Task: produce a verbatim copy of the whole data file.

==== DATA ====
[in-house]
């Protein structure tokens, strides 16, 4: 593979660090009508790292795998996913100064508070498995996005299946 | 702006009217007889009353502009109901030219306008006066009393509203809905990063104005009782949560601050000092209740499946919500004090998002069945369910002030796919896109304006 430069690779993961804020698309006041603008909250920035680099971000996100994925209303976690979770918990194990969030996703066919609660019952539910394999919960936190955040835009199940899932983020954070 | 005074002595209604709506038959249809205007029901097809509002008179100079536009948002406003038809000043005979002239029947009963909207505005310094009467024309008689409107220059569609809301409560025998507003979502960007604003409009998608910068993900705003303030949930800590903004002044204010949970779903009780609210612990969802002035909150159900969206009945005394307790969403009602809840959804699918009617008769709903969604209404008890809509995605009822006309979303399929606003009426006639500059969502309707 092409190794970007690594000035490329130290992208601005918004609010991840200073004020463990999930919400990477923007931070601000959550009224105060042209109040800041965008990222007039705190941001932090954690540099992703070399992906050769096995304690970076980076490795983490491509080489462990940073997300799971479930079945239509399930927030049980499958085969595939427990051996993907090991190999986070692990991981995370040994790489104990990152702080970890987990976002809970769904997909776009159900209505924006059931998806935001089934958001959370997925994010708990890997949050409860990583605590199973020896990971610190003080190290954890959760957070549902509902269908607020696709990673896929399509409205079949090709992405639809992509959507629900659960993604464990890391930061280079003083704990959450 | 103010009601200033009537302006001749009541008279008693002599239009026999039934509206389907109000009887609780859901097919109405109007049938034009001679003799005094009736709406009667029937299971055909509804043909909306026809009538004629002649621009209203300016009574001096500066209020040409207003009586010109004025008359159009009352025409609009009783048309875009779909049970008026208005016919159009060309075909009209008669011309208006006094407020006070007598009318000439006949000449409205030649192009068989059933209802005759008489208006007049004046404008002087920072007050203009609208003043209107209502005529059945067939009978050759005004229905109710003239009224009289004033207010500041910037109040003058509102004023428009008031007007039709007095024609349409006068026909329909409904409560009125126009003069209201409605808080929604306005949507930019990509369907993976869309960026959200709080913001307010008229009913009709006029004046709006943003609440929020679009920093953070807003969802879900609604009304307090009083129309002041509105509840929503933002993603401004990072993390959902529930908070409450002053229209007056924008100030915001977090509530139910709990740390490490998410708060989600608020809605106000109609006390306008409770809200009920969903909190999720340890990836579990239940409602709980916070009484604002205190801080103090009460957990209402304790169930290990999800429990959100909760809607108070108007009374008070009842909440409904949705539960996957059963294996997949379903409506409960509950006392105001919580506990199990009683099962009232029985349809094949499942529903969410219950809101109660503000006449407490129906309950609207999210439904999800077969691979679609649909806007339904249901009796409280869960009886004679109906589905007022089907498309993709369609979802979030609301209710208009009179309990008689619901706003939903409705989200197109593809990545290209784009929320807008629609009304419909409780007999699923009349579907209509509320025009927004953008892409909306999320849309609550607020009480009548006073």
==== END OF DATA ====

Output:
[in-house]
């Protein structure tokens, strides 16, 4: 593979660090009508790292795998996913100064508070498995996005299946 | 702006009217007889009353502009109901030219306008006066009393509203809905990063104005009782949560601050000092209740499946919500004090998002069945369910002030796919896109304006 430069690779993961804020698309006041603008909250920035680099971000996100994925209303976690979770918990194990969030996703066919609660019952539910394999919960936190955040835009199940899932983020954070 | 005074002595209604709506038959249809205007029901097809509002008179100079536009948002406003038809000043005979002239029947009963909207505005310094009467024309008689409107220059569609809301409560025998507003979502960007604003409009998608910068993900705003303030949930800590903004002044204010949970779903009780609210612990969802002035909150159900969206009945005394307790969403009602809840959804699918009617008769709903969604209404008890809509995605009822006309979303399929606003009426006639500059969502309707 092409190794970007690594000035490329130290992208601005918004609010991840200073004020463990999930919400990477923007931070601000959550009224105060042209109040800041965008990222007039705190941001932090954690540099992703070399992906050769096995304690970076980076490795983490491509080489462990940073997300799971479930079945239509399930927030049980499958085969595939427990051996993907090991190999986070692990991981995370040994790489104990990152702080970890987990976002809970769904997909776009159900209505924006059931998806935001089934958001959370997925994010708990890997949050409860990583605590199973020896990971610190003080190290954890959760957070549902509902269908607020696709990673896929399509409205079949090709992405639809992509959507629900659960993604464990890391930061280079003083704990959450 | 103010009601200033009537302006001749009541008279008693002599239009026999039934509206389907109000009887609780859901097919109405109007049938034009001679003799005094009736709406009667029937299971055909509804043909909306026809009538004629002649621009209203300016009574001096500066209020040409207003009586010109004025008359159009009352025409609009009783048309875009779909049970008026208005016919159009060309075909009209008669011309208006006094407020006070007598009318000439006949000449409205030649192009068989059933209802005759008489208006007049004046404008002087920072007050203009609208003043209107209502005529059945067939009978050759005004229905109710003239009224009289004033207010500041910037109040003058509102004023428009008031007007039709007095024609349409006068026909329909409904409560009125126009003069209201409605808080929604306005949507930019990509369907993976869309960026959200709080913001307010008229009913009709006029004046709006943003609440929020679009920093953070807003969802879900609604009304307090009083129309002041509105509840929503933002993603401004990072993390959902529930908070409450002053229209007056924008100030915001977090509530139910709990740390490490998410708060989600608020809605106000109609006390306008409770809200009920969903909190999720340890990836579990239940409602709980916070009484604002205190801080103090009460957990209402304790169930290990999800429990959100909760809607108070108007009374008070009842909440409904949705539960996957059963294996997949379903409506409960509950006392105001919580506990199990009683099962009232029985349809094949499942529903969410219950809101109660503000006449407490129906309950609207999210439904999800077969691979679609649909806007339904249901009796409280869960009886004679109906589905007022089907498309993709369609979802979030609301209710208009009179309990008689619901706003939903409705989200197109593809990545290209784009929320807008629609009304419909409780007999699923009349579907209509509320025009927004953008892409909306999320849309609550607020009480009548006073």